Travis J. Johnson
Travis Johnson was in court for the second time in one week Thursday on charges related to domestic violence.
Johnson is charged with violating a protection order, second offense.
Previously on May 22, he was charged with felony domestic assault, resisting police and misdemeanor child neglect. He waived his right to a preliminary hearing, and defense attorney Blaine Gillett asked that the amount of his bond be reduced.
Lincoln County Attorney Rebecca Harling objected, citing Johnson’s history of domestic assaults. Harling said this was Johnson's third domestic assault charge and his second resisting arrest charge.
“His eight-year-old daughter observed the event, and there was allegedly a grab around the throat," Harling said.
Nevertheless, Johnson received the reduction but was ordered not to contact the woman if he got out of jail.
Harling's concerns proved legitimate. Johnson got out on a personal recognizance bond, according to sheriff’s records. He was arrested again on May 26, this time for violating the no-contact order.
In court Thursday, Johnson waived his right to a preliminary hearing on the newest charge and his case was bound over to district court.
Defense Attorney Amanda Speichert again asked for the standard 50-percent bond reduction in exchange for waiving his right to a preliminary hearing.
Prosecutor Jennifer Wellan expressed no objection this time, and the bond was reduced to 10 percent of $5,000, with the same no-contact stipulation.
Brian Miller, 21, was convicted of shoplifting.
Miller was originally charged with felony shoplifting. Police said he tried to walk out of the store without paying for a 40” flat screen television.
Miller agreed to plead no contest to misdemeanor shoplifting. He has been in jail since the charges were filed.
He was sentenced to 65 days in jail, plus court costs, but received credit for the 67 days he’s served.
The extra two days cover the court costs.
Brian Spotts, accused of drug distribution, waived his right to a preliminary hearing on advice of defense attorney Mark McKeone.
McKeone told Spotts that he would drop by the jail to discuss the contents of a letter that he received from the county attorney concerning the pending charges.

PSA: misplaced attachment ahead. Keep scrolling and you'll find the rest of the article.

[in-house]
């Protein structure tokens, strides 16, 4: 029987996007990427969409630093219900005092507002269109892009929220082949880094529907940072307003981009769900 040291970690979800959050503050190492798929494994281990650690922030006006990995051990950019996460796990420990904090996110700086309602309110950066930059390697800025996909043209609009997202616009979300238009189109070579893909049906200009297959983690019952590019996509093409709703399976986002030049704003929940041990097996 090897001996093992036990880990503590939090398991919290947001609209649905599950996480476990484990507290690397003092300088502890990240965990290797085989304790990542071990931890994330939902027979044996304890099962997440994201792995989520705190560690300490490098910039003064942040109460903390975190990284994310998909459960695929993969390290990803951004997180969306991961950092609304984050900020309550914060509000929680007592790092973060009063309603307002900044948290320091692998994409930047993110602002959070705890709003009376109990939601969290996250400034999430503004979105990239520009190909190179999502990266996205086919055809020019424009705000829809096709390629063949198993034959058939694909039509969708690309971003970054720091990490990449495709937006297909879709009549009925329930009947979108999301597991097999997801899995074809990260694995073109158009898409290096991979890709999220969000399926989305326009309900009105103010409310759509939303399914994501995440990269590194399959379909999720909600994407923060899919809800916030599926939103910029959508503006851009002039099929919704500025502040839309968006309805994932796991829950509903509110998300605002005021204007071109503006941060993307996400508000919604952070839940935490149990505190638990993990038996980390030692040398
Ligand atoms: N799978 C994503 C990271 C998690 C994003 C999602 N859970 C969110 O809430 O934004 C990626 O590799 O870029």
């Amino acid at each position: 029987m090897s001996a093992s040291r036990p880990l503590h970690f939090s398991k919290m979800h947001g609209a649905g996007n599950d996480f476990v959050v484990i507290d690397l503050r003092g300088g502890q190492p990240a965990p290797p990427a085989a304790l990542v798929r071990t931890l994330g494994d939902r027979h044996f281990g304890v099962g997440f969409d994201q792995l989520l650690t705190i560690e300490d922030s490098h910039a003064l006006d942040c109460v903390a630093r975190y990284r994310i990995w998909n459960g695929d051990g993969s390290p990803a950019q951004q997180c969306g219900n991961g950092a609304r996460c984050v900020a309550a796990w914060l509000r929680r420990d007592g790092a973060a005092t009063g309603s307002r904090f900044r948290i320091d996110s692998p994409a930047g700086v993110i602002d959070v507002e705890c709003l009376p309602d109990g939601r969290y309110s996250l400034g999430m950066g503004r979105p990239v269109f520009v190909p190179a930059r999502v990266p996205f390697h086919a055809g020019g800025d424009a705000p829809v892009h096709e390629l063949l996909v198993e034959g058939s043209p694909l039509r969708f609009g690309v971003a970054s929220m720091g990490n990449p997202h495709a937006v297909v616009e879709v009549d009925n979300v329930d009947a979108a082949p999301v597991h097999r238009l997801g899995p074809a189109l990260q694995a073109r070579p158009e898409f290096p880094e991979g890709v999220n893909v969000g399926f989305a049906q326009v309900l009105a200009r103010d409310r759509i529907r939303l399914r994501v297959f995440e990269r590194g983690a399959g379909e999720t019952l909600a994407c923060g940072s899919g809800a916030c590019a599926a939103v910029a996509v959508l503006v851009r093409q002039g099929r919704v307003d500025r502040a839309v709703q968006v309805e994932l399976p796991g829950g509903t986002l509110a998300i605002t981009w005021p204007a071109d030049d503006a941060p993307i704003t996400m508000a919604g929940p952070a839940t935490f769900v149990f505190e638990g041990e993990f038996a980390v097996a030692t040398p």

Luke Hartmann was convicted of disturbing the peace Thursday after he yelled at animal shelter employees in a dispute over his pit bull.
Hartmann at first pled guilty to the charge but later changed his plea to no contest.
On April 7, police were called to the North Platte animal shelter. Police said Hartmann caused a disturbance there.
He was upset that his dog had been impounded. He was asked to leave, but continued to yell at employees and law officers on his way out.
Turnbull told Hartmann that this is his fourth disturbing the peace charge and advised him that penalties are progressive – they get stiffer each time.
The basis for the charges were read by Deputy County Attorney Austin Leighty. Hartmann said he disagreed with some of the facts.
Turnbull told him he could plea no-contest and retract his original guilty plea, and he changed his plea.
Then Turnbull gave Hartmann a he chance to speak before issuing sentence.
Hartmann said he was upset because he was first told he could take his pit bull home, but it was impounded instead.
He said his pit bull had bit him on the hand. He said a shelter employee told him they had to impound the dog and investigate further.
Hartmann feared they would euthanize the dog. He said he worked at the shelter before when he was in trouble.
Turnbull said as a former employee, Hartmann should realize that a dog cannot be euthanized without proper procedures.
Being upset didn't give Hartmann the right to yell and be rude to employees, Turnbull said.
“I know my action was not right and I apologized right after it happened. I just didn't like what was happening," Hartmann said.
"There lots of things that happen that I don't like, but I can't get upset or I would get in trouble," Turnbull said. Then he fined Hartmann $500.
"Was it worth $500?" Turnbull asked.
"I was just mad, but if you knew my dog, or had one like mine, I bet you would have done the same thing," Hartmann said.